Accumulation of somatic mutations (SMs) in the genome is a major driving force of cancer development. Most SMs in the tumor's genome are functionally neutral; however, some cause damage to critical processes and provide the tumor with a selective growth advantage (termed cancer driver mutations). Current research on functional significance of SMs is mainly focused on finding alterations in protein coding sequences. However, the exome comprises only 3% of the human genome, and thus, SMs in the noncoding genome significantly outnumber those that map to protein-coding regions. Although our understanding of noncoding driver SMs is very rudimentary, it is likely that disruption of regulatory elements in the genome is an important, yet largely underexplored mechanism by which somatic mutations contribute to cancer development. The expression of most human genes is controlled by multiple enhancers, and therefore, it is conceivable that regulatory SMs are distributed across different enhancers of the same target gene. Yet, to date, most statistical searches for regulatory SMs have considered each regulatory element individually, which may reduce statistical power. The first challenge in considering the cumulative activity of all the enhancers of a gene as a single unit is to map enhancers to their target promoters. Such mapping defines for each gene its set of regulating enhancers (termed "set of regulatory elements" (SRE)). Considering multiple enhancers of each gene as one unit holds great promise for enhancing the identification of driver regulatory SMs. However, the success of this approach is greatly dependent on the availability of comprehensive and accurate enhancer-promoter (E-P) maps. To date, the discovery of driver regulatory SMs has been hindered by insufficient sample sizes and statistical analyses that often considered each regulatory element separately. In this study, we analyzed more than 2,500 whole-genome sequence (WGS) samples provided by The Cancer Genome Atlas (TCGA) and The International Cancer Genome Consortium (ICGC) in order to identify such driver regulatory SMs. Our analyses took into account the combinatorial aspect of gene regulation by considering all the enhancers that control the same target gene as one unit, based on E-P maps from three genomics resources. The identification of candidate driver noncoding SMs is based on their recurrence. We searched for SREs of genes that are "hotspots" for SMs (that is, they accumulate SMs at a significantly elevated rate). To test the statistical significance of recurrence of SMs within a gene's SRE, we used both global and local background mutation rates. Using this approach, we detected - in seven different cancer types - numerous "hotspots" for SMs. To support the functional significance of these recurrent noncoding SMs, we further examined their association with the expression level of their target gene (using gene expression data provided by the ICGC and TCGA for samples that were also analyzed by WGS).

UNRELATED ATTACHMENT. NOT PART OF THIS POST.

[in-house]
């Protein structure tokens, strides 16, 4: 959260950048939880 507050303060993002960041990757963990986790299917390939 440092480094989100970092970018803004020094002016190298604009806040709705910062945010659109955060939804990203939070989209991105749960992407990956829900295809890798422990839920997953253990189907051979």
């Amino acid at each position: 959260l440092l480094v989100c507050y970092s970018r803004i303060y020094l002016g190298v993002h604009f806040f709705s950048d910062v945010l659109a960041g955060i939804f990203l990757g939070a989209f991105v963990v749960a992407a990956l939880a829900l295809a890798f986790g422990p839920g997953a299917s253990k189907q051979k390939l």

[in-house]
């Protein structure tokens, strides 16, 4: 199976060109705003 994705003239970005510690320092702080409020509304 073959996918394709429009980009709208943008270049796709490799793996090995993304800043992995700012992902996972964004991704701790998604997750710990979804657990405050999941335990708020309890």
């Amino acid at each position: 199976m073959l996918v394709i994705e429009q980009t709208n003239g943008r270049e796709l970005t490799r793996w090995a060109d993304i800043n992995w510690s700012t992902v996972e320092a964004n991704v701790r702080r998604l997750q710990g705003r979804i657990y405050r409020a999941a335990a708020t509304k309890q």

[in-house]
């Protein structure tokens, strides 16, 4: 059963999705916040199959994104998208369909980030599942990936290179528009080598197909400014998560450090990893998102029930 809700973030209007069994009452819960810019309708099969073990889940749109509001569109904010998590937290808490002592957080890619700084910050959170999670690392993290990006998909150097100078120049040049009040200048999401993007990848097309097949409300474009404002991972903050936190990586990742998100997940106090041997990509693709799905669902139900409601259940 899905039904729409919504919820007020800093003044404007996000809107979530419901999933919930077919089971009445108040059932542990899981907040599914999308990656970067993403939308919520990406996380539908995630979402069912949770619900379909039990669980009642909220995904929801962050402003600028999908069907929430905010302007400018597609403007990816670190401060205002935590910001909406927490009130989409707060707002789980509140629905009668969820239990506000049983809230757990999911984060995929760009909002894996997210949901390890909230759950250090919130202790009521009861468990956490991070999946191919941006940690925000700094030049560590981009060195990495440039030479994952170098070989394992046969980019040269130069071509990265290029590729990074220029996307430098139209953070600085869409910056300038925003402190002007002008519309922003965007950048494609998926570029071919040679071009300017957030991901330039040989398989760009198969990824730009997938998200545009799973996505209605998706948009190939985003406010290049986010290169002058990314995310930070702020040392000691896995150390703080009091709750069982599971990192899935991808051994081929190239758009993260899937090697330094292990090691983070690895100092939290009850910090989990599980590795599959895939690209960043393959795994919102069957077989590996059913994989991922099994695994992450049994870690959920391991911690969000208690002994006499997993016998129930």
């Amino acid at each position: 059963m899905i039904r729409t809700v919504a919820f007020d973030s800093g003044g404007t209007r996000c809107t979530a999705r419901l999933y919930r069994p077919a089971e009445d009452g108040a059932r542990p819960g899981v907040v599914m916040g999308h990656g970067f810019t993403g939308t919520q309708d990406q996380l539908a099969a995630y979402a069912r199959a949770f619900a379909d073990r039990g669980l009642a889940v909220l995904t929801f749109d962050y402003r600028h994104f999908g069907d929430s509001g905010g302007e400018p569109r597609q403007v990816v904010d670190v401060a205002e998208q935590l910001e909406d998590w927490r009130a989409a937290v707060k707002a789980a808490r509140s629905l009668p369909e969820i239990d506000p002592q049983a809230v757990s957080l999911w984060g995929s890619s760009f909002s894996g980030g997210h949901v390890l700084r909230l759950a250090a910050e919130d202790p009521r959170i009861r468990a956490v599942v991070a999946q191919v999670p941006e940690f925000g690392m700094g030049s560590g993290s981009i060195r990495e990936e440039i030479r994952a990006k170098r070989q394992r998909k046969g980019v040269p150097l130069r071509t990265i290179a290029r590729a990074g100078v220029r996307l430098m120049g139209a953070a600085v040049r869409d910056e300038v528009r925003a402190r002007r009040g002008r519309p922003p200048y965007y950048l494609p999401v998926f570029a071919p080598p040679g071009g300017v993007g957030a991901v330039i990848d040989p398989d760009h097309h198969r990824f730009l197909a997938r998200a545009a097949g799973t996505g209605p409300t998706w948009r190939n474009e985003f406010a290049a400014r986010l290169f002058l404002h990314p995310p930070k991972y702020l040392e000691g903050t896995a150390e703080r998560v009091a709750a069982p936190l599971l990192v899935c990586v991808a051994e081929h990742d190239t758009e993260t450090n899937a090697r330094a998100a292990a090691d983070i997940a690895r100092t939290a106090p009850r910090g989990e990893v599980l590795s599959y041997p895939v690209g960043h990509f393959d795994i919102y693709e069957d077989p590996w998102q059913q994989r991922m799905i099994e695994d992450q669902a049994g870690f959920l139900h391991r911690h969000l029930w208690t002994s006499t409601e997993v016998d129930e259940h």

Keywords: cancer genomics, enhancers, noncoding genome, regulatory elements